Tha Gyi Thamee Restaurant: Serving Upper Myanmar Cuisine
By Lwin Mar Htun 5 February 2020
A Burmese restaurant that serves ah nyar-style food, a simple cuisine from the ah nyar region in Upper Myanmar, has gone viral among Yangon foodies because of its environmentally friendly takeaway food policy and ah nyar-style fried chicken.
Tha Gyi Thamee, meaning “daughter of the village leader,” has a limited set menu with just a few choices, including ah nyar-style fried chicken, fried mutton, Pathein homemade fried sausage, baked dried fish, nan gyi thoke rice noodle salad, laphet thoke tea leaf salad and similar fried and homemade items.
The restaurant opened in the middle of 2019 with the idea to be a little more health conscious.
“I have a kid and his favorite dish is fried chicken—he always asks for fried chicken. If we have free time, we can cook for him at home. But if not, we have to buy from a fast food store or other restaurants,” said Ma Kay Thi Myint, owner of Tha Gyi Thamee. “As you know, when eating out the food isn’t always good. They use monosodium glutamate [MSG] and we all know that fried items aren’t healthy. But if we use good oil and don’t use MSG, we can eat fried items safely.”
“There might be other people like us who would like to eat fried food with pure peanut oil, like homemade meals,” she added. “So we started the Tha Gyi Thamee project with the concept of simple fried chicken but made to be premium quality.”
Their target customers are mostly children, families and people who don’t like to eat rice with oily curry.
“Before the restaurant opened, we took one year to practice techniques, like how to fry meat using a less oily method, how many times we can reuse the oil and the most important thing: how to pack the takeaway items,” said Ma Kay Thi Myint.
She wants to bring back the old-school takeaway system where the customers bring their own boxes, or use recycled and upcycled materials.
“The main motivation was that I want to reduce plastic use. Then I got an idea from my cousin to use htan gau hpa, a four-cornered basket with a removable cover, woven with strips from the stalks of palmyra palm fronds,” she said.
So Ma Kay Thi Myint traveled to Upper Myanmar and went from village to village to find htan gau hpa.
“Luckily I found a supplier but they can easily get moldy, so I needed to find a way to preserve them safely. One of my friends has a bamboo chopstick warehouse and I found a way to steam htan gau hpa but it still failed,” Ma Kay Thi Myint explained.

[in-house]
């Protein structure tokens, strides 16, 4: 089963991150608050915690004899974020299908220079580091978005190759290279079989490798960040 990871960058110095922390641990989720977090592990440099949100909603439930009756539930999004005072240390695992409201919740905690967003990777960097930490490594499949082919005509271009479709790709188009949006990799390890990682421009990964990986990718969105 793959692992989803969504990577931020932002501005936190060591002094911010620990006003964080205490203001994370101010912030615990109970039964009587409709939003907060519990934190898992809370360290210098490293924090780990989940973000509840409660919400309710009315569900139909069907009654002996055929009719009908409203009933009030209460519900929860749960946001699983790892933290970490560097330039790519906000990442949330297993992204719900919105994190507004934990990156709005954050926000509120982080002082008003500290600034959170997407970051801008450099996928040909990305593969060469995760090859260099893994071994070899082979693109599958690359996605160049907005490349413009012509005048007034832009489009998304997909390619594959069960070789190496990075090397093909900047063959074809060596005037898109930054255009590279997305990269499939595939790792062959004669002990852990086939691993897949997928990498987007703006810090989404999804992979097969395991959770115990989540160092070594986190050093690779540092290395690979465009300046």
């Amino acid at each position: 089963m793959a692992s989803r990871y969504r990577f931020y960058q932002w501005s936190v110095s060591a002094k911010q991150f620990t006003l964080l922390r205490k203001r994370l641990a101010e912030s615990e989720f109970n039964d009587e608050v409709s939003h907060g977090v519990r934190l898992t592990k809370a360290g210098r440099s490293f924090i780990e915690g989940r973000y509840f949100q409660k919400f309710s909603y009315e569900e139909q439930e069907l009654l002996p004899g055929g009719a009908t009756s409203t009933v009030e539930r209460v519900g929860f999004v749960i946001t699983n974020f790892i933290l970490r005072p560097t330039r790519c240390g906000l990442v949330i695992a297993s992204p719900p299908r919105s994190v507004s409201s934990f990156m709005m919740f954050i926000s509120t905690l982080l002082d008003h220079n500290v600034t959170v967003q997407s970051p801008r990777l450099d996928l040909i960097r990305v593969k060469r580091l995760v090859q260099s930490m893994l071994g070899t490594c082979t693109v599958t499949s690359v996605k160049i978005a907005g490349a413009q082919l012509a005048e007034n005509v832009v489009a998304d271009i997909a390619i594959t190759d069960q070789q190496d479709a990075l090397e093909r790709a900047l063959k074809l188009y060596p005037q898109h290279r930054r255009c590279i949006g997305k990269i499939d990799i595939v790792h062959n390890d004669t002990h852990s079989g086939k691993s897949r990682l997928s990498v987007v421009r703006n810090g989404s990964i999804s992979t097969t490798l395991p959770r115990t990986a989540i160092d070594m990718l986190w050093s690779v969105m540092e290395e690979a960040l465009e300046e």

Finally, she found the solution: to seal the htan gau pha using biodegradable plastic to protect them from moisture.
“Then, we can keep all the htan gau pha boxes for a long time,” she said.
On the day my friend and I visited Tha Gyi Thamee, we arrived around 2 p.m. without having eaten lunch. The smell from the kitchen made us hungrier as we ordered ah nyar fried chicken, fried mutton, Pathein chicken sausages, tea leaf salad and two peanut oil rice dishes with yellow peas.
As the food was cooked to order and arrived from the kitchen, the smell of peanut oil mixed into the rice was very good—guests can buy the oil at the restaurant too.
All the fried items are not too oily and the meats are crispy but not too hard. Their Pathein chicken sausages are flavorful too, different from chicken sausage bought at the local market.
“Since childhood, we have ordered chicken sausages from that supplier. They’re homemade and we want to serve our customers good quality food,” Ma Kay Thi Myint said.
Their tea leaf is also homemade, and it’s tasty. Guests can buy boxes of the tea leaves at Tha Gyi Thamee as well.
Ah nyar-style fried chicken with rice costs 3,500 kyats (US$2.42), a fried mutton set is 4,800 kyats, Pathein chicken sausage is 3,000 kyats and tea leaf salad is 3,000 kyats.
The prices are average and worth it, considering the value of the food.
In the morning, Tha Gyi Thamee served mohinga and coconut noodle soup. For dessert, the restaurant has different kinds of local sweets, including Mandalay cream malai porridge, ah nyar barley porridge with jiggery and others.
“Currently, we serve one curry daily as a special dish for those people who want to eat home-cooked curry. We announce all the dishes for the week in advance on our Facebook page, ‘Tha Gyi Thamee’ so customers can come to the restaurant when their favorite dish is served,” explained Ma Kay Thi Myint.
At Tha Gyi Thamee, customers can also get a 5 percent discount if they bring their own box for takeaway. If not, the restaurant packs the food with a htan gau pha and charges an extra 400 kyats.
“Actually, the process of making htan gau pha costs more than 400 kyats but I wanted to make a no-plastic policy at the restaurant,” she said. “Some are happy to pay but some still don’t want to. Regardless, I will never change the restaurant’s policy.”
Tha Gyi Thamee is located at 57(B) Tharyar Shwe Pyi Aye Street in Yankin Township, open from 6:30 a.m. to 7 p.m.
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